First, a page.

The workday came to a close. I grabbed my backpack, said goodbye, and made my journey back home. As I was approaching a stoplight, I had noticed an Asian woman coming from the opposite direction. I stepped up on the pavement to wait for the signal to turn green. I set my backpack down and leaned down to get my cap out because the sun was so strong on my face. As I stood up I heard, “Excuse me.” I turned and it was the Asian woman. I thought she was going to ask me for directions. Instead she held out a coin the size of a fifty cent piece and said, “Would you like this?” I took the coin with writing on it and began reading and then I said, “Oh” out loud. I was thinking, she’s going to want money, which I didn’t have, and she may begin going into a long discourse, but instead, because I stayed fixated on the coin, trying to read the print that reflected the bright light, she said, “Do you read Spanish or English?” That I took so long reading, may have indicated that I couldn’t read the English words. I should have said both, but I said, “English.” On the first side of the coin it says, “For God so loved the world that he gave his only begotten son, that whosoever believeth in him should not perish, but have everlasting life. John 3:16.”I was about to give the coin back to her when the light turned and she said, “Keep it.”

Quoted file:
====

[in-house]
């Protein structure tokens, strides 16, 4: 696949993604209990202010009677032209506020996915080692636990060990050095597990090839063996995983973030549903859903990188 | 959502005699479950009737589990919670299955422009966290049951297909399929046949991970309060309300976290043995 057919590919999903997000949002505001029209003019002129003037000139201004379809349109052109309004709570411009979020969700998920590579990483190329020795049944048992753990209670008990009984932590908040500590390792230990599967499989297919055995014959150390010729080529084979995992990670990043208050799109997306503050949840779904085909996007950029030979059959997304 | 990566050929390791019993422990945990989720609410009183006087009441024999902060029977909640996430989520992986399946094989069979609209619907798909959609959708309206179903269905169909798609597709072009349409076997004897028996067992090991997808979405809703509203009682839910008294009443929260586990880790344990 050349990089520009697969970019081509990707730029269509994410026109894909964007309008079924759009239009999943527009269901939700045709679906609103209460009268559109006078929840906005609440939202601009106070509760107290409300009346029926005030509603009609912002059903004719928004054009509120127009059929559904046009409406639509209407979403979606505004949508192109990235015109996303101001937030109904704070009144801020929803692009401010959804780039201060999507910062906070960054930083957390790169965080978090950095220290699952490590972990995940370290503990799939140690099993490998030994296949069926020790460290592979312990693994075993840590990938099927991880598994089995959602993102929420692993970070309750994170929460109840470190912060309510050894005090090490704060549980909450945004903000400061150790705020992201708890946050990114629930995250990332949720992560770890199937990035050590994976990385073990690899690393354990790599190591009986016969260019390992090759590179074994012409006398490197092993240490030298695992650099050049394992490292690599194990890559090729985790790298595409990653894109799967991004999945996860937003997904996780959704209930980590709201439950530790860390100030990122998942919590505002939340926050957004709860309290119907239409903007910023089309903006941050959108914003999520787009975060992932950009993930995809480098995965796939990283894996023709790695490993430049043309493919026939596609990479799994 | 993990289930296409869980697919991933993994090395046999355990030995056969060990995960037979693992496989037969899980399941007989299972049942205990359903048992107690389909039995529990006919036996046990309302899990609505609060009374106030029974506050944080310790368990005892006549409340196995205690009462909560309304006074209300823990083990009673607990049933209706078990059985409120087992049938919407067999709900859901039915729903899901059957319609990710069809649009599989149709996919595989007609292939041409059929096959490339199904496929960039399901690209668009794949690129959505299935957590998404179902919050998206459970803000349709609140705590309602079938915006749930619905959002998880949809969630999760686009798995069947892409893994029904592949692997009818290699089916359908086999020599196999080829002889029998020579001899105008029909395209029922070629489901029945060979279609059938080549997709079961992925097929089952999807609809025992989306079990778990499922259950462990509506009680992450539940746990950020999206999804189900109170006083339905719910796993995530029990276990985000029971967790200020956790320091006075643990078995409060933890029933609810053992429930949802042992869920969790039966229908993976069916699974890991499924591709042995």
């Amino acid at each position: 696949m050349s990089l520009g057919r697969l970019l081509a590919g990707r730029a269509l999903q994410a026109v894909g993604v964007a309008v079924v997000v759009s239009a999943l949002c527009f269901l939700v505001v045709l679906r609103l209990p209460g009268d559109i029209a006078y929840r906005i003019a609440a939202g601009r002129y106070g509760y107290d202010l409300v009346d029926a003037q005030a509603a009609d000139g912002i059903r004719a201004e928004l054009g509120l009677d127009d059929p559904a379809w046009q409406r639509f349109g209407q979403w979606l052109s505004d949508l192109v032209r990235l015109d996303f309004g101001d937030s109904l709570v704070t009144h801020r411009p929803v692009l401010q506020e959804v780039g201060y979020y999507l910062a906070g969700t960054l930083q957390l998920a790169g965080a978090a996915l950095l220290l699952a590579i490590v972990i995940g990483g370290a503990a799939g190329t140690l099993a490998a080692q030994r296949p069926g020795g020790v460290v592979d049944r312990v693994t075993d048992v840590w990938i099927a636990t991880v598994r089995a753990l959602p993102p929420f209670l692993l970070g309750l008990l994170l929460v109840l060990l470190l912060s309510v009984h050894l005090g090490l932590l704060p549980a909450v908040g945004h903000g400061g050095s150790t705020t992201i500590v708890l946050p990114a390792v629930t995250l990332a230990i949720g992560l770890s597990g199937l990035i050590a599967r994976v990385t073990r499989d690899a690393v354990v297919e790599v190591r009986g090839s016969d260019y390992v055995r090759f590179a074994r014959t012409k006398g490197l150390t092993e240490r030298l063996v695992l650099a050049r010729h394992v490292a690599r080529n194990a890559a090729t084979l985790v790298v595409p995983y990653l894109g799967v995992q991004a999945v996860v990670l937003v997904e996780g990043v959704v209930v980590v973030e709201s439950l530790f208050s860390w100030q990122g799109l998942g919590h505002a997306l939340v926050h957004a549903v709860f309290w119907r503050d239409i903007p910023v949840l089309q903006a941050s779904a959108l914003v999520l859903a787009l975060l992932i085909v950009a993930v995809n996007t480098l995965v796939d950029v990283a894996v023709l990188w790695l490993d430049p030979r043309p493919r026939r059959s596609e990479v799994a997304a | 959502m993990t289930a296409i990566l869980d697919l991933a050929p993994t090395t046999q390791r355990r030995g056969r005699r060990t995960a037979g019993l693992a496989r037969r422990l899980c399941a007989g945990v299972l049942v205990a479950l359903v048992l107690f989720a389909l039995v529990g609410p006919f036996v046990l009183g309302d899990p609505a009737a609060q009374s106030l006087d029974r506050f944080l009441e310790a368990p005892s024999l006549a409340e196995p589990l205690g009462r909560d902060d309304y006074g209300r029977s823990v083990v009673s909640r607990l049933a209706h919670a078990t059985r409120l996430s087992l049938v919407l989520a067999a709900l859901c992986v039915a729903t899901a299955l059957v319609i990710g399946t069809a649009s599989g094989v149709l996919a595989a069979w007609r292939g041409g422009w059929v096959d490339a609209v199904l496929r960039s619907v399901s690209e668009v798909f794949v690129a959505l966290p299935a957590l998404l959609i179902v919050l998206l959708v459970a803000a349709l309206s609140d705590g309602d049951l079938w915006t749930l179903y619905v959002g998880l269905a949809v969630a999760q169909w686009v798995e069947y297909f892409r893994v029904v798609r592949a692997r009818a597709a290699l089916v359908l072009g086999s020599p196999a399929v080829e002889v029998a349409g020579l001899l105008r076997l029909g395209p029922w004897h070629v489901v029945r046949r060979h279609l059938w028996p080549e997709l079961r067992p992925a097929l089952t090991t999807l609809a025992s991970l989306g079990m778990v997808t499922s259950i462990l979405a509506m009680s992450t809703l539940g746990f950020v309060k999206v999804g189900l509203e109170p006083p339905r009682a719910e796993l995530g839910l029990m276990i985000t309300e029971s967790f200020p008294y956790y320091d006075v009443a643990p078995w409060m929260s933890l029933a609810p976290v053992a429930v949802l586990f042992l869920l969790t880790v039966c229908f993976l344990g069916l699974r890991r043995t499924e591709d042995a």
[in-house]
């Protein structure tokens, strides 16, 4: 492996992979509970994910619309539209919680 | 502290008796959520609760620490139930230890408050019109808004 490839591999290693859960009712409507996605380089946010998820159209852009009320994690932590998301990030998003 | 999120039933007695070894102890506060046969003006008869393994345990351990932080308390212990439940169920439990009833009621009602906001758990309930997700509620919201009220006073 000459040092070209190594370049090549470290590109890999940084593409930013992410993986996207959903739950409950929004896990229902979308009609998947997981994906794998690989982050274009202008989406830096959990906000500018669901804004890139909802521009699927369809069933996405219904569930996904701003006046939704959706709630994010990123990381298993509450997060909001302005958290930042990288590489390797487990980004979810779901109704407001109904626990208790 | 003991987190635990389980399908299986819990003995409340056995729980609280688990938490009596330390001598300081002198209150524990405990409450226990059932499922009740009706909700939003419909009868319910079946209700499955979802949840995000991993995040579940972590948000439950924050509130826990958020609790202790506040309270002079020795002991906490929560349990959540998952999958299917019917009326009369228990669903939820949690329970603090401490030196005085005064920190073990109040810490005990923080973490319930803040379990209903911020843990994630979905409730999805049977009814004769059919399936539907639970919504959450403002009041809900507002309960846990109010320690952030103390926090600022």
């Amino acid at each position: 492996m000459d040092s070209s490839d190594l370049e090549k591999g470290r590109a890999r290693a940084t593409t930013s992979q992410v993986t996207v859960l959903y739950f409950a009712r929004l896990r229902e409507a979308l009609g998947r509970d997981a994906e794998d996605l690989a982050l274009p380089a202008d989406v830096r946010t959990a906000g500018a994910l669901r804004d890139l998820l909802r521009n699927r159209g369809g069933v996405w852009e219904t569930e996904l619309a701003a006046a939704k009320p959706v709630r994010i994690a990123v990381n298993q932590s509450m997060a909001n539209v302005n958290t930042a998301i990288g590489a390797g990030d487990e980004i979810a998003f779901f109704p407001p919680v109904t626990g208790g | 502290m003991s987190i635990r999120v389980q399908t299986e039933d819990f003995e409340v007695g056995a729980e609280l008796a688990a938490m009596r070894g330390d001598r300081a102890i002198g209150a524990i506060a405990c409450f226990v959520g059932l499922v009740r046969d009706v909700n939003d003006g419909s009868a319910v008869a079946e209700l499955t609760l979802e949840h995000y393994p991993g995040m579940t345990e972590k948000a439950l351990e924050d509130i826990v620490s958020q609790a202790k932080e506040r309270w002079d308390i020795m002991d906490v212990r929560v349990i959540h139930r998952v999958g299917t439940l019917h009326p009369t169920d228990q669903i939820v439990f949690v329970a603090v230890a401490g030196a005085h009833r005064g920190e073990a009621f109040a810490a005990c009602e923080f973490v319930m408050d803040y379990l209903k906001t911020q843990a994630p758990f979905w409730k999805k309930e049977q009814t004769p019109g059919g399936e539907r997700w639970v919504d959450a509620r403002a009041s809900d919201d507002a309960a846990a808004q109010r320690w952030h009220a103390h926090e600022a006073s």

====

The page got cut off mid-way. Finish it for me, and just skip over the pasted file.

“Thank you.” I stood slightly speechless. I flipped the coin around to the other side and read, “Dear Heavenly Father, I believe that Jesus Christ your Son died on the cross for my sins, was buried for three days and rose again. Thank you for giving me eternal life through him. Amen.”

She hurried along toward the BART station and I trailed slowly behind, turning the coin in my hand and feeling touched, blessed in some way.

There were two other people in the intersection. What made her decide to give the coin to me, I wondered. Did I have a certain look on my face. Did I look in need of the beautiful words on the coin?

On the BART train platform, headed toward home, the clouds—still speaking to me— looked like tufts of cotton that a child has pulled into rays of light; and also they were patches of cotton, smoothed across the sky with a painter’s knife, textured, varied, and then I saw an opening like an eye down the center of this wondrous skyscape.


keiko amano said...